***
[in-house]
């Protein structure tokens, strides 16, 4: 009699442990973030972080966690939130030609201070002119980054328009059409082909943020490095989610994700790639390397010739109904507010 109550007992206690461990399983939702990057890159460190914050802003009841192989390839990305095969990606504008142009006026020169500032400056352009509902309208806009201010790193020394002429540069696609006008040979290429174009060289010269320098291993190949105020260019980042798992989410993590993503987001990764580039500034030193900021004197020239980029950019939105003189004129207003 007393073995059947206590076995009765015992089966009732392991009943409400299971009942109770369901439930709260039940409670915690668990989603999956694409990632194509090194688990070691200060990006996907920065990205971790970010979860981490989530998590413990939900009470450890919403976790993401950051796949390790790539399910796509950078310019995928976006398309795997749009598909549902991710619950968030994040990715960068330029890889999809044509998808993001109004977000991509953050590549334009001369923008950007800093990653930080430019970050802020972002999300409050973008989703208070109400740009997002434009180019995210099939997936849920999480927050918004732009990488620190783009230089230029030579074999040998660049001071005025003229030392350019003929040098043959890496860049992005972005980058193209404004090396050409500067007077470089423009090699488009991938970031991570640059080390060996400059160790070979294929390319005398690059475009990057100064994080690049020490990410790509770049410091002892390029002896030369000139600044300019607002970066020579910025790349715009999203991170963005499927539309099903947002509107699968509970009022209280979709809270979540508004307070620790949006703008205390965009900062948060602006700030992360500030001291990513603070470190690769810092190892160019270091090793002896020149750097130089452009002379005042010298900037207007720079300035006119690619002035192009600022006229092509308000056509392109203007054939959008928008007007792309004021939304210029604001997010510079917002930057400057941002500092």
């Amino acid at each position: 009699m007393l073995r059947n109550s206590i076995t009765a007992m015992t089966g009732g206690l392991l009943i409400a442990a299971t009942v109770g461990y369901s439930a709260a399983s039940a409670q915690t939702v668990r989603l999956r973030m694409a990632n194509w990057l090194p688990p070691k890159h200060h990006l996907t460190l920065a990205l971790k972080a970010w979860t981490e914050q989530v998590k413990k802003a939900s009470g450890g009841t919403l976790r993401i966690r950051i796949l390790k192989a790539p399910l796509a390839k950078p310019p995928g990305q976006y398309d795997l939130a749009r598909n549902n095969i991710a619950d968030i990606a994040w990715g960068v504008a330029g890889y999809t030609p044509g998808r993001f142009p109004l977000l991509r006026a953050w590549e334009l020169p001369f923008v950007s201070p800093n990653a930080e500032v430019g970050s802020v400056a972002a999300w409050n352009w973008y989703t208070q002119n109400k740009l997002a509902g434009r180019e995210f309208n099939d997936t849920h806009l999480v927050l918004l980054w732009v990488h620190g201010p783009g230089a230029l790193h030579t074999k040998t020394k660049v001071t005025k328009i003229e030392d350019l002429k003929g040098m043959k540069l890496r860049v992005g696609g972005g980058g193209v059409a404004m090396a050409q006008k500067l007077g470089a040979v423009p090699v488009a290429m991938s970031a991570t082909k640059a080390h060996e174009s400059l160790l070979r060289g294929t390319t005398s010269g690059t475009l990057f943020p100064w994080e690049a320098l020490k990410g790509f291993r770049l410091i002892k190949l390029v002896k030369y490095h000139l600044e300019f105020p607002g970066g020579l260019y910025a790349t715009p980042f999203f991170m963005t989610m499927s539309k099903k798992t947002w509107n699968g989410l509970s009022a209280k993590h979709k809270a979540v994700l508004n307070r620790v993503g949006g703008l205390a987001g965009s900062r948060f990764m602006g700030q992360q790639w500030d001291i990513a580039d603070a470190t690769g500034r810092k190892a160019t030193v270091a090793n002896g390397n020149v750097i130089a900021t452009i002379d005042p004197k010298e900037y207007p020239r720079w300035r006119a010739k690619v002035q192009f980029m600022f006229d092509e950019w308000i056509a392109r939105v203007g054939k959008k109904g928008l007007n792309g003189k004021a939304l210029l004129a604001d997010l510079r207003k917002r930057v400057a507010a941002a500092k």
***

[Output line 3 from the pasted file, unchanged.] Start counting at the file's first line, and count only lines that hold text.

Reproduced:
């Amino acid at each position: 009699m007393l073995r059947n109550s206590i076995t009765a007992m015992t089966g009732g206690l392991l009943i409400a442990a299971t009942v109770g461990y369901s439930a709260a399983s039940a409670q915690t939702v668990r989603l999956r973030m694409a990632n194509w990057l090194p688990p070691k890159h200060h990006l996907t460190l920065a990205l971790k972080a970010w979860t981490e914050q989530v998590k413990k802003a939900s009470g450890g009841t919403l976790r993401i966690r950051i796949l390790k192989a790539p399910l796509a390839k950078p310019p995928g990305q976006y398309d795997l939130a749009r598909n549902n095969i991710a619950d968030i990606a994040w990715g960068v504008a330029g890889y999809t030609p044509g998808r993001f142009p109004l977000l991509r006026a953050w590549e334009l020169p001369f923008v950007s201070p800093n990653a930080e500032v430019g970050s802020v400056a972002a999300w409050n352009w973008y989703t208070q002119n109400k740009l997002a509902g434009r180019e995210f309208n099939d997936t849920h806009l999480v927050l918004l980054w732009v990488h620190g201010p783009g230089a230029l790193h030579t074999k040998t020394k660049v001071t005025k328009i003229e030392d350019l002429k003929g040098m043959k540069l890496r860049v992005g696609g972005g980058g193209v059409a404004m090396a050409q006008k500067l007077g470089a040979v423009p090699v488009a290429m991938s970031a991570t082909k640059a080390h060996e174009s400059l160790l070979r060289g294929t390319t005398s010269g690059t475009l990057f943020p100064w994080e690049a320098l020490k990410g790509f291993r770049l410091i002892k190949l390029v002896k030369y490095h000139l600044e300019f105020p607002g970066g020579l260019y910025a790349t715009p980042f999203f991170m963005t989610m499927s539309k099903k798992t947002w509107n699968g989410l509970s009022a209280k993590h979709k809270a979540v994700l508004n307070r620790v993503g949006g703008l205390a987001g965009s900062r948060f990764m602006g700030q992360q790639w500030d001291i990513a580039d603070a470190t690769g500034r810092k190892a160019t030193v270091a090793n002896g390397n020149v750097i130089a900021t452009i002379d005042p004197k010298e900037y207007p020239r720079w300035r006119a010739k690619v002035q192009f980029m600022f006229d092509e950019w308000i056509a392109r939105v203007g054939k959008k109904g928008l007007n792309g003189k004021a939304l210029l004129a604001d997010l510079r207003k917002r930057v400057a507010a941002a500092k």